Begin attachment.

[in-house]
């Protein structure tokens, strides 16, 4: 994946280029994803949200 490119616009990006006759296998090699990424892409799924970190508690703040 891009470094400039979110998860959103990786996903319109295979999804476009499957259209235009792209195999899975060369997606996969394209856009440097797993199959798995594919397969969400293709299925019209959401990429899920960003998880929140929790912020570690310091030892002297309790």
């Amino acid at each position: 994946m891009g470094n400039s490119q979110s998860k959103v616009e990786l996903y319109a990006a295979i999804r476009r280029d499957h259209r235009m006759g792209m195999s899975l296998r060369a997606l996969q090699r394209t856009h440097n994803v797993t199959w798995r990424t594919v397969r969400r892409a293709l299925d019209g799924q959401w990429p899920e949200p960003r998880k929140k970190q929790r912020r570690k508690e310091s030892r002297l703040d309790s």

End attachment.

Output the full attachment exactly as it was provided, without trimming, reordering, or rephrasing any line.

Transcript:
[in-house]
């Protein structure tokens, strides 16, 4: 994946280029994803949200 490119616009990006006759296998090699990424892409799924970190508690703040 891009470094400039979110998860959103990786996903319109295979999804476009499957259209235009792209195999899975060369997606996969394209856009440097797993199959798995594919397969969400293709299925019209959401990429899920960003998880929140929790912020570690310091030892002297309790």
């Amino acid at each position: 994946m891009g470094n400039s490119q979110s998860k959103v616009e990786l996903y319109a990006a295979i999804r476009r280029d499957h259209r235009m006759g792209m195999s899975l296998r060369a997606l996969q090699r394209t856009h440097n994803v797993t199959w798995r990424t594919v397969r969400r892409a293709l299925d019209g799924q959401w990429p899920e949200p960003r998880k929140k970190q929790r912020r570690k508690e310091s030892r002297l703040d309790s």